By James Hardy
Political correspondent, BBC News
The TUC's Brendan Barber has tried to spare Mr Brown's embarrassment
Not content with a punch-up over public sector pay, the unions have decided to square up to Gordon Brown over Europe.
They defied his express wishes by backing a call at the TUC for a referendum on the proposed new EU treaty.
This leaves Mr Brown facing an unholy - and uncomfortable - alliance in favour of a vote between the TUC and the Conservative Party.
But where the Tories want a referendum to limit the influence of Brussels, the TUC is looking to extend it.
Many unions see a referendum campaign as a way to exert pressure on the PM to sign up fully to the European charter of fundamental rights, which guards against employment abuses.
That's a move the government's always avoided, to the anger of the unions, because employers argue it would unfairly skew the labour market.
'Sigh of relief'
But GMB leader Paul Kenny, who moved the successful pro-referendum motion, believes it is also a matter of honour.
Labour went into the 2005 general election with a manifesto pledge to hold a referendum on the now scrapped European constitution.
When Dutch and French voters rejected the constitution, British ministers heaved a sigh of relief because almost no-one believed it was winnable.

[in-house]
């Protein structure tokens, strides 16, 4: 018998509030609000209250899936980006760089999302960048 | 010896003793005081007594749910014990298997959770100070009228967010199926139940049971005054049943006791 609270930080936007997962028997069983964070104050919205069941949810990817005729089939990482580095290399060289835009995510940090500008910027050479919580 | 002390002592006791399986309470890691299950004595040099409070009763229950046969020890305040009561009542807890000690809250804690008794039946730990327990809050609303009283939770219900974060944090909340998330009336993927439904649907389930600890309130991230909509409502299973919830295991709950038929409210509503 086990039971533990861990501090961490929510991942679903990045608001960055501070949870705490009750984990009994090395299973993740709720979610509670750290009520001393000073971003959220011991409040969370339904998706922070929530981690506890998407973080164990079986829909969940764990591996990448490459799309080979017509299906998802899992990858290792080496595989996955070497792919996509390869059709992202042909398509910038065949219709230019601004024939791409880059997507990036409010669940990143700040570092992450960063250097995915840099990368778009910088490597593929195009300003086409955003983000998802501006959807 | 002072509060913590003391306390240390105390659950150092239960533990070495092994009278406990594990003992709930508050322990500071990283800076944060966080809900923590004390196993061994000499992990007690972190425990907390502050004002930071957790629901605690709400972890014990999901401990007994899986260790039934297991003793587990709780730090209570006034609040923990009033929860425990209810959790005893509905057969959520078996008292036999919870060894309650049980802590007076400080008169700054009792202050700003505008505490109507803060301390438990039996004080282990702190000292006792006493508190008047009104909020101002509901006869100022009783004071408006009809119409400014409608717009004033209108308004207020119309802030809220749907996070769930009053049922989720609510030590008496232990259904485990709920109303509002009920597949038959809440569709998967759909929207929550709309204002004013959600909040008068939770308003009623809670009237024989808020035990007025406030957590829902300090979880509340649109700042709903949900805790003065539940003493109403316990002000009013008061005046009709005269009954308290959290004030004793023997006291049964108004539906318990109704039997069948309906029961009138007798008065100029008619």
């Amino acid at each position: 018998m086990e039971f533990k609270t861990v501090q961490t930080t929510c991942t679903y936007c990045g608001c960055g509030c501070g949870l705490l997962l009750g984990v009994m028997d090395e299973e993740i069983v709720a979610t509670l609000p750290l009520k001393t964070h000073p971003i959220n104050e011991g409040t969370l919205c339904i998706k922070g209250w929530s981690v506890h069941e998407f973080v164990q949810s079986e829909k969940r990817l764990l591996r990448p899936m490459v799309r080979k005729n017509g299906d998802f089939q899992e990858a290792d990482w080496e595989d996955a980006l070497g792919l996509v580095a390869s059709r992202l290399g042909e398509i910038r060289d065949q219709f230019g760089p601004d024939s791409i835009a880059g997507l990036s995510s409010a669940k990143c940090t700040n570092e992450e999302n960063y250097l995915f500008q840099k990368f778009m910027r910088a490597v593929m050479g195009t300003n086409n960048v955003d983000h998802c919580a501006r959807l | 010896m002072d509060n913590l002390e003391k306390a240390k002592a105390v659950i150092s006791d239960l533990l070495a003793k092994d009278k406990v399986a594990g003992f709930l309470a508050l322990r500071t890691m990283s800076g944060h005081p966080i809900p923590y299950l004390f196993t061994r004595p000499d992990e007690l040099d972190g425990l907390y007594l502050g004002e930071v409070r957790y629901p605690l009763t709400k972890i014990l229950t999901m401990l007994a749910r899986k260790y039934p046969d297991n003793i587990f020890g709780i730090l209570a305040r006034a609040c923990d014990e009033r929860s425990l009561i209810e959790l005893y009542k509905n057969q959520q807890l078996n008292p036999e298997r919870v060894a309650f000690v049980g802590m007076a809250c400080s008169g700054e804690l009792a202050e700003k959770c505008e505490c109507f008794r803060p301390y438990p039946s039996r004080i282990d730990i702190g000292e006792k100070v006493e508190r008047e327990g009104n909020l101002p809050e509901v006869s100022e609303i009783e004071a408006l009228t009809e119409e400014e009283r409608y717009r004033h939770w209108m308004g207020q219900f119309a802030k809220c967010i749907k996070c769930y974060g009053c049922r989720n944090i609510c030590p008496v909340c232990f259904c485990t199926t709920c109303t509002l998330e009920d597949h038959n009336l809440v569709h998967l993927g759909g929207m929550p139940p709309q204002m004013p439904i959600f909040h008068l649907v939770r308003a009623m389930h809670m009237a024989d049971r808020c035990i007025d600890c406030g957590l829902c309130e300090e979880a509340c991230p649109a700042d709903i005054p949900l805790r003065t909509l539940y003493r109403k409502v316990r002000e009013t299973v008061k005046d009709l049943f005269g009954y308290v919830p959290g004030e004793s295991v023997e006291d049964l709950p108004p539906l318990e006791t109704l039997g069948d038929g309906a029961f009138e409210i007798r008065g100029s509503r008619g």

Inevitably, once the EU resurrected large parts of the constitution in the form of a treaty, there were calls from opponents for the referendum pledge to be revived.
Until now those have been led by the Tories and the UK Independence Party and there are many at the predominantly pro-European TUC who are wary of giving succour to either party.
That's why TUC general secretary Brendan Barber was desperate to find a solution that would be less embarrassing politically for Gordon Brown.
He was on to a loser from the start.
Mr Kenny and RMT rail union leader Bob Crow - whose own motion calling for the TUC to back a "no" vote in the event of a referendum was rejected - had the support of the biggest unions and weren't prepared to back down.
No amount of arm-twisting by the legion of ministers present in Brighton - and it's rumoured by Mr Brown himself - was going to change that.
So the general council of the TUC, the governing body of made up of the general secretaries, failed to come up with an alternative motion that would have been more acceptable to the government.
That cleared the way for a pro-referendum motion to be adopted.
The RMT's may have failed because it called for the TUC to push for a "no" vote - a step too far for many union members.
In the end, the vote is only symbolic. Mr Brown doesn't have to take any more notice of the TUC than he does of the Tories.
But it will add to a growing impression on the referendum issue that the prime minister is out of step with public opinion.